Second instalment of the Bitten triptych; a work that uses the ‘Little Red Riding Hood’ fable as a rough framework to explore werewolfism as a metaphor for female puberty. Like the lupine transformation, adolescence leads to the development of androgenic hair and visible bodily change. Fertility is heralded by the menstrual cycle; whose pattern is traditionally linked with the phases of the moon. Of course, the latter is also associated with so-called ‘madness’ (anger and antisocial moods). The works investigate the development and maturation of young girls and raise questions of choice and consent, moratorium and foreclosure; but delve into the mind of the wolf as well as the ‘curse’ takes hold.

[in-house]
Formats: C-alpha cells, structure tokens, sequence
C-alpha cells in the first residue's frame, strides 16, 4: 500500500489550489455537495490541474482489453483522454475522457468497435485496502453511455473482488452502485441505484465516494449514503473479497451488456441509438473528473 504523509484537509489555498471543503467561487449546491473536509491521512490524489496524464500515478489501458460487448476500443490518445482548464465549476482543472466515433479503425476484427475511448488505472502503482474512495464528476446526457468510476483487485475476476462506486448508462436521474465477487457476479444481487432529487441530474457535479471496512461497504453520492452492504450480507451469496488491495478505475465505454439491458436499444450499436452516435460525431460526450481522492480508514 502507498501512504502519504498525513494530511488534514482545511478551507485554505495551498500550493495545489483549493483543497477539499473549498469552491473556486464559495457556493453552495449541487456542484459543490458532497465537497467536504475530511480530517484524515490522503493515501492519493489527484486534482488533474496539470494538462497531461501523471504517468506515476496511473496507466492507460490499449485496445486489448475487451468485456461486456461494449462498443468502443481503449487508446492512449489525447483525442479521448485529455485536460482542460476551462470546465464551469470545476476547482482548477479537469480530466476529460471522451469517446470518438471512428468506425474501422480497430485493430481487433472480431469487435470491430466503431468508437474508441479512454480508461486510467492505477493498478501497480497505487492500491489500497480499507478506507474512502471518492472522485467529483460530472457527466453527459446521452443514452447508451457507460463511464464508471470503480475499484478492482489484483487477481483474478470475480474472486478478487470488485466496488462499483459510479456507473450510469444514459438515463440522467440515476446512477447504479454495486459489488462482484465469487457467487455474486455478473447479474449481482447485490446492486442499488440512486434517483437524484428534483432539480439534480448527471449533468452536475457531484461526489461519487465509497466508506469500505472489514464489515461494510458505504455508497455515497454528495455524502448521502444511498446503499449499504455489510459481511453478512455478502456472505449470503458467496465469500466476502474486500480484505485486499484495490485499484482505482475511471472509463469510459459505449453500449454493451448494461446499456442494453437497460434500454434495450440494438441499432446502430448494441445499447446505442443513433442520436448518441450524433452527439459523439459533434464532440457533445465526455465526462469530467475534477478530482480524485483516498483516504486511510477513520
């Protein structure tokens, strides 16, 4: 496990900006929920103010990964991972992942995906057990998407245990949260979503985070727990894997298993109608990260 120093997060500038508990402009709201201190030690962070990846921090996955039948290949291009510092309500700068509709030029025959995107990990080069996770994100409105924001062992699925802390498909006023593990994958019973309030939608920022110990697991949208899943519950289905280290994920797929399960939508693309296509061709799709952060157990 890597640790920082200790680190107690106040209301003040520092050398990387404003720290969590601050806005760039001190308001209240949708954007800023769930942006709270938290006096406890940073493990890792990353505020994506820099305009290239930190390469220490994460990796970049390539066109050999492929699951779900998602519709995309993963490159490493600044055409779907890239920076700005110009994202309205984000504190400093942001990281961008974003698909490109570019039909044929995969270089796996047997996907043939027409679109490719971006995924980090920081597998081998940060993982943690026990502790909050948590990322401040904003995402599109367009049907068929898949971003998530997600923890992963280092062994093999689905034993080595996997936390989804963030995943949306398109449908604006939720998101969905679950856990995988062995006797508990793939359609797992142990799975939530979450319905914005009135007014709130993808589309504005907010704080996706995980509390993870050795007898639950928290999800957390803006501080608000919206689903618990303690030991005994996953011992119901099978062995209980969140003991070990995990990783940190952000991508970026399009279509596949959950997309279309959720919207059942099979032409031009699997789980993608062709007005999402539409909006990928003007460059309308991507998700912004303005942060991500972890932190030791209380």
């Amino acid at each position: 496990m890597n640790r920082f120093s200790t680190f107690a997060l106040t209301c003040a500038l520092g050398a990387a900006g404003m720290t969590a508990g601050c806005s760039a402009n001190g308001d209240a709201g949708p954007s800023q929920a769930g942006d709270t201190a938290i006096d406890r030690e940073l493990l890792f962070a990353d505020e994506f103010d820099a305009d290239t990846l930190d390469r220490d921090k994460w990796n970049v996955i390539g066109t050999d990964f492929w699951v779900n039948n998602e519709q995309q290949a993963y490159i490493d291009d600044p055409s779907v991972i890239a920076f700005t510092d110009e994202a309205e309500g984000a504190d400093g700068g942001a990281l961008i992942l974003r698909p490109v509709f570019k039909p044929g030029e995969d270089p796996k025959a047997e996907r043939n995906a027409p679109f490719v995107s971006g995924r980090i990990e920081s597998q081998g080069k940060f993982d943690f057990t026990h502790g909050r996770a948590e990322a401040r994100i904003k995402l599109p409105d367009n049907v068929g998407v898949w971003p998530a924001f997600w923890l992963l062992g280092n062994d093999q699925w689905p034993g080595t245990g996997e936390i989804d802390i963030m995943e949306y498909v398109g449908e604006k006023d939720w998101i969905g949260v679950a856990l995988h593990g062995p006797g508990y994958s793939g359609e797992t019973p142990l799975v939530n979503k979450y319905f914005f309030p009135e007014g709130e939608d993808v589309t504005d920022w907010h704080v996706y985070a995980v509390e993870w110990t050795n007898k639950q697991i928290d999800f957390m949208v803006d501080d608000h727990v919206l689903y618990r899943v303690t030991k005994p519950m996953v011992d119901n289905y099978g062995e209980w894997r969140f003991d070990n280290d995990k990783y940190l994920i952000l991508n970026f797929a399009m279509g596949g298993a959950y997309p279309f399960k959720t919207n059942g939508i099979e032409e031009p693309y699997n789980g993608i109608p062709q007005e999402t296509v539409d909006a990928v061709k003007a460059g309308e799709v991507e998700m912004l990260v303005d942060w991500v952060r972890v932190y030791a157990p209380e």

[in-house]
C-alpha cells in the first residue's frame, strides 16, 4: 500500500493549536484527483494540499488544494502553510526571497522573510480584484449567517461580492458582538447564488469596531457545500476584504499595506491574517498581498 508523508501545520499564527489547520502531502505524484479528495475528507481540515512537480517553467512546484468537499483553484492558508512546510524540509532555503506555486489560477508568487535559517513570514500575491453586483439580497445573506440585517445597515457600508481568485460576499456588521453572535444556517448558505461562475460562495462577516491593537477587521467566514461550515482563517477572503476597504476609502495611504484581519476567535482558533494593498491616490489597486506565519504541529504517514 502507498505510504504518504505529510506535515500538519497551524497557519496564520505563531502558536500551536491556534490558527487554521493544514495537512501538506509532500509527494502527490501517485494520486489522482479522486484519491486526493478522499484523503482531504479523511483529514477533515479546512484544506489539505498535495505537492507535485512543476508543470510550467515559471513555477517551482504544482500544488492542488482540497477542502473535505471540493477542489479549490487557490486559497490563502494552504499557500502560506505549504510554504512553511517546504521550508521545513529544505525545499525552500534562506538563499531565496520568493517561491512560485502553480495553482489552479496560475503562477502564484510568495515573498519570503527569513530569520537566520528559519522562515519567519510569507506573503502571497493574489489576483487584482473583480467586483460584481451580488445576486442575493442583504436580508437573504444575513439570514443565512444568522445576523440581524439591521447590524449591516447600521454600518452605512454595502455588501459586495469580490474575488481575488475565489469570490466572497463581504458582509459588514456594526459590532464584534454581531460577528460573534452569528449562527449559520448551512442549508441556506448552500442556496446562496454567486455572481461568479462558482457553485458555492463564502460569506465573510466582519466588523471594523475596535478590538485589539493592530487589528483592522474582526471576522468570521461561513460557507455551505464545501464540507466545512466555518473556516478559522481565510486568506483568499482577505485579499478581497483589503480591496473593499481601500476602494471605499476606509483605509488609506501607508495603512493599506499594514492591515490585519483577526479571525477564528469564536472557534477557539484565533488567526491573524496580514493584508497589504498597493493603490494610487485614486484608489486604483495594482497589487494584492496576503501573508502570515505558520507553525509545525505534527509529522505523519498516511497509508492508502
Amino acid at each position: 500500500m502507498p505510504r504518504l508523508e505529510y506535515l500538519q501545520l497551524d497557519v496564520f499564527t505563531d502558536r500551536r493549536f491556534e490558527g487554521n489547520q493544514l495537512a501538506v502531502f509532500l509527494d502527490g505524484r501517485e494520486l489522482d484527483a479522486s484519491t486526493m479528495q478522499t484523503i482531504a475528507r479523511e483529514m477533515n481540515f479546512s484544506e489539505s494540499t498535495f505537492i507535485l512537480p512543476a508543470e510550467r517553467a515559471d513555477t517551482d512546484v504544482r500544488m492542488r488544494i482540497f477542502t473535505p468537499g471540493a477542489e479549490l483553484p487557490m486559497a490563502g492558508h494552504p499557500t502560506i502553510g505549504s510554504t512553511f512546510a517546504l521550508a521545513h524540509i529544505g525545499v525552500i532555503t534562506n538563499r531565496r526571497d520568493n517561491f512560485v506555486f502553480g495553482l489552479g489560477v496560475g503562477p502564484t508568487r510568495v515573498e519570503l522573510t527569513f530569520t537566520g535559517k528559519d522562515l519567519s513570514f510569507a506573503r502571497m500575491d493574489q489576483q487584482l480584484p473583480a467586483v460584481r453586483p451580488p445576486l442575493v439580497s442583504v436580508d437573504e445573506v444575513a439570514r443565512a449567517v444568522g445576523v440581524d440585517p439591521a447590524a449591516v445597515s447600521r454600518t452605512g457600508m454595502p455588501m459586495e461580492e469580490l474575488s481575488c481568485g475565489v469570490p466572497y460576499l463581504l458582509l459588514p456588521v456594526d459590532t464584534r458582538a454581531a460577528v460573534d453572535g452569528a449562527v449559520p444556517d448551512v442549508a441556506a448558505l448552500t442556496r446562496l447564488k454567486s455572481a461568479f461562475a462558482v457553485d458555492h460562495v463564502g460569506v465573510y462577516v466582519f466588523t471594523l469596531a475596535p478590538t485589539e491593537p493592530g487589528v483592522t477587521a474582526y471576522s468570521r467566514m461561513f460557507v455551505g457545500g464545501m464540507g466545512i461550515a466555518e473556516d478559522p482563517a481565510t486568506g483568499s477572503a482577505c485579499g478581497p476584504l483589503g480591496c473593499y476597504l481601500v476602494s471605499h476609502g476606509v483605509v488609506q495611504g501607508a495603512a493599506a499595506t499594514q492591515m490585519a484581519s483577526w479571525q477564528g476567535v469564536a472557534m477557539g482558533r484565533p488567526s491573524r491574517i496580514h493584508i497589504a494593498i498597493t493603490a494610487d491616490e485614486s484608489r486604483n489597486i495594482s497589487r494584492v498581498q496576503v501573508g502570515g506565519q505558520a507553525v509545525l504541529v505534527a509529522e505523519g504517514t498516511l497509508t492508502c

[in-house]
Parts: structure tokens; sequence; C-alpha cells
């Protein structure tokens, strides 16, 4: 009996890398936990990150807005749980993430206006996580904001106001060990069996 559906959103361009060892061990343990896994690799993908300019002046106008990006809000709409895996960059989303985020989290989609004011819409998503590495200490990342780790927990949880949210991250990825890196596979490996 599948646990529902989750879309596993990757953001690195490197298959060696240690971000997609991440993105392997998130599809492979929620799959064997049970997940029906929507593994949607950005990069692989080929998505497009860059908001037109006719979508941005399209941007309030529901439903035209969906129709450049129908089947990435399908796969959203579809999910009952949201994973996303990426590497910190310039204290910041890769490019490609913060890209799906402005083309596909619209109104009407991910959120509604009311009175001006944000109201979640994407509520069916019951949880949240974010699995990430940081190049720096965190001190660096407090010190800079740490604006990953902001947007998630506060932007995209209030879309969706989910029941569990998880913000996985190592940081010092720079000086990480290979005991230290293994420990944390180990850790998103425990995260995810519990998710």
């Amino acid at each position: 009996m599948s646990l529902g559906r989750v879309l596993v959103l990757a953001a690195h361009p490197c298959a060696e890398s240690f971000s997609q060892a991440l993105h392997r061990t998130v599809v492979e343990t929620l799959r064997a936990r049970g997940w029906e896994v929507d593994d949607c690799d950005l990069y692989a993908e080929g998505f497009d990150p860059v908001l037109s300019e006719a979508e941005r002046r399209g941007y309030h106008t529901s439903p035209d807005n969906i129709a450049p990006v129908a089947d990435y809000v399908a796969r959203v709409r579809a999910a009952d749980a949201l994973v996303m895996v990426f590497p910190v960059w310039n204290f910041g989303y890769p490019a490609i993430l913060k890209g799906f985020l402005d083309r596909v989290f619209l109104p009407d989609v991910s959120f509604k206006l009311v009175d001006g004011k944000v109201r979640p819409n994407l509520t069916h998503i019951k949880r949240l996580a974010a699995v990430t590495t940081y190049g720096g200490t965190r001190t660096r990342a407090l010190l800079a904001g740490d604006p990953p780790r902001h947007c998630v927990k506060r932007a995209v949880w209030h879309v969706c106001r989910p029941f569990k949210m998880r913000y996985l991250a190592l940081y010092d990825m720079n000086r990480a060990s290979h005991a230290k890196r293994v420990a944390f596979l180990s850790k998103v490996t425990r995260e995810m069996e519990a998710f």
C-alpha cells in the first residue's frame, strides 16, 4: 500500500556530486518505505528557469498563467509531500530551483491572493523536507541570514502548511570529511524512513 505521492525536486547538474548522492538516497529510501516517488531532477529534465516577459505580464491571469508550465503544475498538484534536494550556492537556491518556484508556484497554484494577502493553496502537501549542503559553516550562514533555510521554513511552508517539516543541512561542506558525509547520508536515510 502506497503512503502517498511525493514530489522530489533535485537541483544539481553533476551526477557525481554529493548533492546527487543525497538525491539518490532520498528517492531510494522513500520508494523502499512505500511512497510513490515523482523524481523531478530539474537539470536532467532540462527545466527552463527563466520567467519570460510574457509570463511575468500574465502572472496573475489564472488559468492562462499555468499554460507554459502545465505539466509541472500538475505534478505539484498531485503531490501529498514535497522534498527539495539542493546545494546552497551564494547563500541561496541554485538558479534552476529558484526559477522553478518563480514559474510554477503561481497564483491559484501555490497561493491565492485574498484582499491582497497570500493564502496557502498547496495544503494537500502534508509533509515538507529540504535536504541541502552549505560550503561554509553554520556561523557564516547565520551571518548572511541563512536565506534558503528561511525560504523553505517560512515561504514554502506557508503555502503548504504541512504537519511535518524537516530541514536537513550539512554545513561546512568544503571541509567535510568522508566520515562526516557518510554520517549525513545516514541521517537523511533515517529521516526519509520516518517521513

This book deals with the sexual aspects of growing up. The book opens from the middle and has a 'girl side’ and a 'wolf’ side.’ It is meant to look like the pages from the two sides have been removed and stitched together to create a new narrative. Needles were once seen as a sexual symbol (because they have an eye that can be threaded); and the book tries to reference some possible pathways that the girl could have taken with her sexuality – that is, being passive or proactive.